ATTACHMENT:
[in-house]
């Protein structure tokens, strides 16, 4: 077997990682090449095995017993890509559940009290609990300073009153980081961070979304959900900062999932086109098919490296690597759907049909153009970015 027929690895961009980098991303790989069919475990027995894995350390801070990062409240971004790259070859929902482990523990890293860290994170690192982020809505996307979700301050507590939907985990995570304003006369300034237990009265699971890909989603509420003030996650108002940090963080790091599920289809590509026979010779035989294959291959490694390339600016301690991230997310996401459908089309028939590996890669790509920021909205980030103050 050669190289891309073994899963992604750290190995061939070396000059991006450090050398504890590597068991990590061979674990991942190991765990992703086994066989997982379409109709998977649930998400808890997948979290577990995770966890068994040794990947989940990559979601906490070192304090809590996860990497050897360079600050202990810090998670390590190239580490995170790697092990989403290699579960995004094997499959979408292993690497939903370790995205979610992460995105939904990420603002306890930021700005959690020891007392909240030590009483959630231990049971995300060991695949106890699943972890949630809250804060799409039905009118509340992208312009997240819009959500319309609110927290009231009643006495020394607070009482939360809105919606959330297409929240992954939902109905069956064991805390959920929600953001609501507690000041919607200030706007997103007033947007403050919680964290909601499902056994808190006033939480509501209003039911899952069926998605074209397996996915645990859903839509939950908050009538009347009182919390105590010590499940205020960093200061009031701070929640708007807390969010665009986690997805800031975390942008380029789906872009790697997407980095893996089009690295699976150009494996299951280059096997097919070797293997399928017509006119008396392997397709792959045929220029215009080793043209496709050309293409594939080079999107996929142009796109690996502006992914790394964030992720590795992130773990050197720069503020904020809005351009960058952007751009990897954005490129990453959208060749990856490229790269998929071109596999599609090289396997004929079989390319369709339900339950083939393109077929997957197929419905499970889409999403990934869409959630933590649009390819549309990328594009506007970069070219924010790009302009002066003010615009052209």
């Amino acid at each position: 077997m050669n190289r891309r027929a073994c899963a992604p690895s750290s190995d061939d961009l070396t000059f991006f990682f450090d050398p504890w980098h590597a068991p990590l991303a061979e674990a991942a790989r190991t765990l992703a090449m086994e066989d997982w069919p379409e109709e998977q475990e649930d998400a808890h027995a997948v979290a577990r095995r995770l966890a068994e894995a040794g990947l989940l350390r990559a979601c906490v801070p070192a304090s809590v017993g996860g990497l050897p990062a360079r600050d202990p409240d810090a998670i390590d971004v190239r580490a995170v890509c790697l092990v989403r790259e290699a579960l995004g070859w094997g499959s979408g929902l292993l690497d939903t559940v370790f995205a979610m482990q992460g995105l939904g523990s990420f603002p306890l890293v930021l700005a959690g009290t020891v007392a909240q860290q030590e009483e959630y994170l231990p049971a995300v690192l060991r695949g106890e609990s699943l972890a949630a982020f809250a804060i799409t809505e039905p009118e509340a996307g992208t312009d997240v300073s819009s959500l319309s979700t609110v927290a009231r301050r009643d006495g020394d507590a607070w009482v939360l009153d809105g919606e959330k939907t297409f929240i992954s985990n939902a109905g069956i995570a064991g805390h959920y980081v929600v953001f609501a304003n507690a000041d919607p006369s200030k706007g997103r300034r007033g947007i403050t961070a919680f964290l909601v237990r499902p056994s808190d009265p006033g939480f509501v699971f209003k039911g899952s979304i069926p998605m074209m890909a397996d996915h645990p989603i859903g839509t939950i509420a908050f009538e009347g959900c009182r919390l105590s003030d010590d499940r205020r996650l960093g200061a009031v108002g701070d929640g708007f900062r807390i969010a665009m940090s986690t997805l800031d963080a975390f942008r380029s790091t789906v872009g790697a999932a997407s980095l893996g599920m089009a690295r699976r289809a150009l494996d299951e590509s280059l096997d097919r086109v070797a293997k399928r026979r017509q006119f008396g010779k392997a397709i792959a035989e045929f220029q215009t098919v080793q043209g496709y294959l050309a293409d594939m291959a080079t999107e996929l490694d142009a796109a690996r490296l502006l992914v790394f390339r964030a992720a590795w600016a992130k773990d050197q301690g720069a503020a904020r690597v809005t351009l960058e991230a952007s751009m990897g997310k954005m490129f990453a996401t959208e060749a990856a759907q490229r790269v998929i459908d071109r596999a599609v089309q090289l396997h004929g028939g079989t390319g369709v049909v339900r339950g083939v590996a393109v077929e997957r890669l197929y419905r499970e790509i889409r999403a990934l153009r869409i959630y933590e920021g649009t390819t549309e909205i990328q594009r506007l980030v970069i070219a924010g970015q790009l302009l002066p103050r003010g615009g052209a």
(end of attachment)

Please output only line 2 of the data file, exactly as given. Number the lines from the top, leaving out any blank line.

């Protein structure tokens, strides 16, 4: 077997990682090449095995017993890509559940009290609990300073009153980081961070979304959900900062999932086109098919490296690597759907049909153009970015 027929690895961009980098991303790989069919475990027995894995350390801070990062409240971004790259070859929902482990523990890293860290994170690192982020809505996307979700301050507590939907985990995570304003006369300034237990009265699971890909989603509420003030996650108002940090963080790091599920289809590509026979010779035989294959291959490694390339600016301690991230997310996401459908089309028939590996890669790509920021909205980030103050 050669190289891309073994899963992604750290190995061939070396000059991006450090050398504890590597068991990590061979674990991942190991765990992703086994066989997982379409109709998977649930998400808890997948979290577990995770966890068994040794990947989940990559979601906490070192304090809590996860990497050897360079600050202990810090998670390590190239580490995170790697092990989403290699579960995004094997499959979408292993690497939903370790995205979610992460995105939904990420603002306890930021700005959690020891007392909240030590009483959630231990049971995300060991695949106890699943972890949630809250804060799409039905009118509340992208312009997240819009959500319309609110927290009231009643006495020394607070009482939360809105919606959330297409929240992954939902109905069956064991805390959920929600953001609501507690000041919607200030706007997103007033947007403050919680964290909601499902056994808190006033939480509501209003039911899952069926998605074209397996996915645990859903839509939950908050009538009347009182919390105590010590499940205020960093200061009031701070929640708007807390969010665009986690997805800031975390942008380029789906872009790697997407980095893996089009690295699976150009494996299951280059096997097919070797293997399928017509006119008396392997397709792959045929220029215009080793043209496709050309293409594939080079999107996929142009796109690996502006992914790394964030992720590795992130773990050197720069503020904020809005351009960058952007751009990897954005490129990453959208060749990856490229790269998929071109596999599609090289396997004929079989390319369709339900339950083939393109077929997957197929419905499970889409999403990934869409959630933590649009390819549309990328594009506007970069070219924010790009302009002066003010615009052209």